April Book of the Month- The Essex Serpent by Sarah Perry

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The original legend of the Essex serpent was Perry’s inspiration

A compelling novel that explores the relationships that tie people together- and break them apart.

Set in 1893, the Essex Serpent follows a troop of characters as Cora Seaborne reacts to her husband’s death. Far from the respectful widow, for reasons which Perry tantalisingly hints to throughout, Seaborne is delighted with her newly-found freedom, escaping with her maid and son to the marshy plains of Essex.

Revelling in her man’s overcoats and the death of the whale-bone corset, Seaborne indulges in her passion for archaeology, and finds for herself what might be a living fossil. Only seen by the disaster it had struck- stolen children, sheep drowned, madness seeping throughout the minds of those in the Aldwinter town- it seems like the Essex Serpent has arisen from the estuary once more. Drawn unfathomably to her polar opposite, the brusque local vicar William (whilst she has her beliefs firmly grounded in science), they explore the nature of the rumours together, discovering for themselves not only the power behind a relationship, but the consequences it can have on others, too.

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This novel is brimming with positive attributes: firstly, it is a joyfully authentic Victorian novel, where every detail, though not tediously precise, contributes to the stifling atmosphere of the smog-filled streets, or helps conjure up the tension that Darwin’s new theory had struck up amongst those in society. So this can appeal to those that love to dabble in the historic genre, especially since this is one of the few 19th-century (style) novels that not only have women starring as protagonists, but are actively rebelling against the roles that society had given them, with the consequences shown, too. Dracula, Frankenstein and Oliver Twist, classics though they may be, don’t give a flavour for the life of women, and although there may be Austen with Pride and Prejudice and Northanger Abbey (which was unbelievably dull, like a stale cracker), here you almost have the real thing but things you care about actually happen.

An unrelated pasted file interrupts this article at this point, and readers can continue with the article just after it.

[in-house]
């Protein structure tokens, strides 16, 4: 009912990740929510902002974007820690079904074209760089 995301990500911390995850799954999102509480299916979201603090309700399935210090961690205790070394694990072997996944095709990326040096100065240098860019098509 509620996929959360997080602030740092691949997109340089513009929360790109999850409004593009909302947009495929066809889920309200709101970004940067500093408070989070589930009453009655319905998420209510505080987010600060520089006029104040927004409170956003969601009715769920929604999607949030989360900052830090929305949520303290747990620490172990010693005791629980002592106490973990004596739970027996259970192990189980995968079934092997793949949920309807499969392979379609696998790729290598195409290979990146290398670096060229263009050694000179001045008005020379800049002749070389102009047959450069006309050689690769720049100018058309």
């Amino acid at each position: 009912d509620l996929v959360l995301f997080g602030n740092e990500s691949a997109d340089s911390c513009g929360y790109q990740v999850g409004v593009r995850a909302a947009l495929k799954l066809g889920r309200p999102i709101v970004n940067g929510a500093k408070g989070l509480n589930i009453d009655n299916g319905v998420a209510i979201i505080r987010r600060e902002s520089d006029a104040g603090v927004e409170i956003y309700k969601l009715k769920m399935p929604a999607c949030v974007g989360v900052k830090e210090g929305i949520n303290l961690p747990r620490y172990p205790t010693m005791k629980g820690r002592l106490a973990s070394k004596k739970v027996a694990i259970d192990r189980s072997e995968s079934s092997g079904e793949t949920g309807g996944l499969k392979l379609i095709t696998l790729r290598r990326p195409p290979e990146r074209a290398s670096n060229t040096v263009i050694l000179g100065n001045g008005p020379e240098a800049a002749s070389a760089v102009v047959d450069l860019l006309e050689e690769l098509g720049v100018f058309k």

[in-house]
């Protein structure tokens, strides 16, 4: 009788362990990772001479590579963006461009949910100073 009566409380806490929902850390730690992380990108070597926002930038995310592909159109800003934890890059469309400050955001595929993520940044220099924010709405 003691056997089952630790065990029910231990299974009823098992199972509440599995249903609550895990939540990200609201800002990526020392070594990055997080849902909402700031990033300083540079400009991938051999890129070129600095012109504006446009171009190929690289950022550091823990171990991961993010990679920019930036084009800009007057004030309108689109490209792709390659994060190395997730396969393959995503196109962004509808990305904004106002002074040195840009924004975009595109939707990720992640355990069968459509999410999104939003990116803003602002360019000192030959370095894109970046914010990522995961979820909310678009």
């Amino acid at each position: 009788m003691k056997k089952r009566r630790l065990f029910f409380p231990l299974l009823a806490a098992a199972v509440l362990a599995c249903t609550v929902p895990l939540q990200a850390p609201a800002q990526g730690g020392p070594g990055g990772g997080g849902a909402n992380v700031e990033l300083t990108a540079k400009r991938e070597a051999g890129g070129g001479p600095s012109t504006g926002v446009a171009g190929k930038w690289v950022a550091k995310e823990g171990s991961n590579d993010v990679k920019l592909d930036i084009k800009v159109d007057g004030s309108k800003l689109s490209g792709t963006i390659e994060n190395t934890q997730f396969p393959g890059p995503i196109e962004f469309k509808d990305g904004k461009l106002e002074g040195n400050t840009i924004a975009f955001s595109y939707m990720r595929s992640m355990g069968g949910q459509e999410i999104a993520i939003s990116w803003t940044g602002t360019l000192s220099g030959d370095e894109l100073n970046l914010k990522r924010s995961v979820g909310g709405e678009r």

Like the mystery behind a giant snake in an estuary. Who said mythical beasts couldn’t be in successful adult novels? (It did win Waterstone’s 2016 Book of the Year, after all.) This adds an aspect of intrigue and fantasy to the novel, creating a tone of wonder after it has been soured slightly by the maid Martha ranting about the London Housing Crisis. (Something which I was completely ignorant of beforehand, but now I feel suitably educated in thanks to reading this.) That’s another positive; it covers a wide spectrum of characters in terms of ages and backgrounds, so that the plot isn’t isolated in the stuffy upper-class corner. (Admittedly, it doesn’t have someone from every single ethnic background, or sexual orientation, which apparently has become the benchmark for a book with ‘character equality’ these days, but it satisfies me.)

All in all, a superb read which I would highly recommend to anyone interested in historical literature or emotive, fantastical writing with complex relationships between characterss.

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December Book of the Month – The Shock of the Fall by Nathan Filer

A mystery clouded by mental instability. Raw, shocking and cruel, but above all honest, this is a insight into the world of a teenager battling mental illness. It is clear that, in 2013 at least, the judges of the Costa Book Award were wise. I can’t think of a more suitable winner- I was gripped by the novel and read it in less than two days.